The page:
Mon. Aug 8th, 2022

A student roundtable discussion of racism at West Chester University was held by the Office of Social Equity last Wednesday in an effort to understand the current climate on campus and evaluate possible strategies for positive change in the future.Richeleen Dashfield, the director of social equity, said that the event was well attended. In fact, the program had anticipated 12 tables for participants and added five tables to accommodate the number of students who attended. The records of the discussion will be collected into a report that will be presented to the Office of the President, which co-sponsored the event.

Skip Hutson, director of the Office of Multicultural Affairs and co-moderator of the event, said that the problem of racism “begins and ends with dialogue. We need to keep the lines of communication open,” he said.

The program highlighted a student panel, presenting their personal experiences with racism, followed by a roundtable discussion in focus groups. Following the discussion, members from each group presented comments and suggestions for change on campus. Many of the focus groups expressed concern about the prevailing attitudes of students, faculty and staff members toward minorities on campus.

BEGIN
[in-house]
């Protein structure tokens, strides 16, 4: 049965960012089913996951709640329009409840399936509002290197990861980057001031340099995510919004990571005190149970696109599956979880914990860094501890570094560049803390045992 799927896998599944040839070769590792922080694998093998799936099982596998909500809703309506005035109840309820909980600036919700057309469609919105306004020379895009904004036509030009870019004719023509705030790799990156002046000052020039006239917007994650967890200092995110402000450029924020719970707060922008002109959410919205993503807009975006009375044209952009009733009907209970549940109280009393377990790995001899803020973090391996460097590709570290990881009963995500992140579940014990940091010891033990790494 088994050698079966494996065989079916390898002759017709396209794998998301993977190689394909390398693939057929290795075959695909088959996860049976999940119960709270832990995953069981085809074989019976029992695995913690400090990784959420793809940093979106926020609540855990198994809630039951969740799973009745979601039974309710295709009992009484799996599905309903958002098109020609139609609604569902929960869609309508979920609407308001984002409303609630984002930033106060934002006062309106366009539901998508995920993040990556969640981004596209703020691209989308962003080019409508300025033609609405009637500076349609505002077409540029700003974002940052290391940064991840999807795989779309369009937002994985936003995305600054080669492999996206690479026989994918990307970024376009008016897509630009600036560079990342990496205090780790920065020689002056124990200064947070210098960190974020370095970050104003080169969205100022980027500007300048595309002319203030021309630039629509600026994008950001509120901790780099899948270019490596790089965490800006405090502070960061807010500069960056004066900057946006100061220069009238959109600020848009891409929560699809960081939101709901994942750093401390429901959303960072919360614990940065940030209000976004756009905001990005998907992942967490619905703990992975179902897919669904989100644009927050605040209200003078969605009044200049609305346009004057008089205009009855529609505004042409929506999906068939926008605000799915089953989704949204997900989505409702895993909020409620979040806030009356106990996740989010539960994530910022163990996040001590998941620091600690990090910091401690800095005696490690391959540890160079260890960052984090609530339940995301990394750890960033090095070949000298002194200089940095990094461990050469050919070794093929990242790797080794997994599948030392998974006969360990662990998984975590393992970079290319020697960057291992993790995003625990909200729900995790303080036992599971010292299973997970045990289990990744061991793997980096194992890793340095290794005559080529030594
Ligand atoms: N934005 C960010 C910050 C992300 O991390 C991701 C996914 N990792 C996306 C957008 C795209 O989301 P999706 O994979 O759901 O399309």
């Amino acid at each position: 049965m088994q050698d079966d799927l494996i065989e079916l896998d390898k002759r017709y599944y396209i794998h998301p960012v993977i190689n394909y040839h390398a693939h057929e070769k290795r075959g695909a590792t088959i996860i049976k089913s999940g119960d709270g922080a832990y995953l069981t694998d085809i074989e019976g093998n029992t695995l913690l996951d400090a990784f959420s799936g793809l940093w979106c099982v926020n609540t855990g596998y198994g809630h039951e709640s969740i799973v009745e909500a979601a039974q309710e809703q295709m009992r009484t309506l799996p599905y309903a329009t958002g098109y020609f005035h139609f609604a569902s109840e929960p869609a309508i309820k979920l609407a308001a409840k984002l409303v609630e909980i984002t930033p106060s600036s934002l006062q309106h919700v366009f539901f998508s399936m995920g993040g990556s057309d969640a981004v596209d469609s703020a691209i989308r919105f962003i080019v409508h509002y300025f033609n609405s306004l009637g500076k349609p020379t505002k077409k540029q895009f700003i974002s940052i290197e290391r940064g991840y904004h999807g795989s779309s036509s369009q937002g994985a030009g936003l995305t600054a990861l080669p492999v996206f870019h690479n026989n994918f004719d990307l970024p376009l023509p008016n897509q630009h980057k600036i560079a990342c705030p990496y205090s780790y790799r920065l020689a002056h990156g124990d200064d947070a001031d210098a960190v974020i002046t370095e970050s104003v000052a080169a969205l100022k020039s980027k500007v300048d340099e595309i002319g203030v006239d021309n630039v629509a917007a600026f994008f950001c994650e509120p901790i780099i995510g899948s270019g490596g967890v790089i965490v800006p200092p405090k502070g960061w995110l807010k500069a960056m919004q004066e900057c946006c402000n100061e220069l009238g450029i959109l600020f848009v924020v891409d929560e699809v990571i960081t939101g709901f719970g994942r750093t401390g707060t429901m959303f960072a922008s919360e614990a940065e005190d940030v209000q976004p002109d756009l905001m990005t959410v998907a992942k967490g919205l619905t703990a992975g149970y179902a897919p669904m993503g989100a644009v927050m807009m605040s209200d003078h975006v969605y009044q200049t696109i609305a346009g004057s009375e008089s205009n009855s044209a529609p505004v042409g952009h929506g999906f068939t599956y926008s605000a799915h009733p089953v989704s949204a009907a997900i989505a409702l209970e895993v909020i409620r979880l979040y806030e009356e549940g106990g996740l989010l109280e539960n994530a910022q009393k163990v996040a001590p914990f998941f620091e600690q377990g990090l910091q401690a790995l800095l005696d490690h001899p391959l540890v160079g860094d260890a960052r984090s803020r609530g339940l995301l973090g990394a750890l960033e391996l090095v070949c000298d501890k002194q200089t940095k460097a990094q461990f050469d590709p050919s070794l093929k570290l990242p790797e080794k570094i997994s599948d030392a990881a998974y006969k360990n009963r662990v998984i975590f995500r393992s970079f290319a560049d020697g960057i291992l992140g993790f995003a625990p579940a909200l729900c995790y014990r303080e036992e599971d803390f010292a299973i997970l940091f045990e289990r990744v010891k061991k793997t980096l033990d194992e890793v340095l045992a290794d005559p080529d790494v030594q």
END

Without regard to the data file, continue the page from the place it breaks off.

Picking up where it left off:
Some groups suggested that a seminar on race relations could be incorporated into the freshman orientation activities for first year students. Other groups proposed that the current course on race relations be mandatory for all students, or that students be given incentives to take classes on diversity such as African-American studies.

Many students at the roundtable discussion said that a similar program should be held monthly to continue an open dialogue on racism to promote awareness and work toward solutions to the current problems on campus.

Students also expressed concern with the faculty and said teachers

should not ask minority students to speak for all minority groups or expect them to educate their peers in the classroom. Instead, many focus groups suggested that faculty should also engage in training to increase sensitivity toward issues of race. Students also said that there should be a concerted effort to diversify the residences on campus.

Another focus group suggested that harsher punishments be enforced for violations of the West Chester University civility statement. Many students said that University President Dr. Madeline Wing Adler, and Vice President Mark Mixner should have attended the event and said a commitment to change starts at the top.

Most students agreed that the best way to combat racism is for individuals to take responsibility for their actions and to hold other students accountable for racist attitudes. They encouraged all students to reach out to the campus community and look for similarities rather than differences among fellow students.

Darla Spence Coffey, a professor in the department of social work and co-moderator for the event, said that the process of “unlearning racism” entails “learning to give up the assumption of privilege.” She said that the event was valuable for the entire University community because dialogue is “the bedrock of all real social change.”

The student roundtable discussion was co-sponsored by the Office of the President, the resident assistants, and the Francis Harvey Green Library, which donated books on racism, leadership and diversity that were distributed as gifts to all student presenters.

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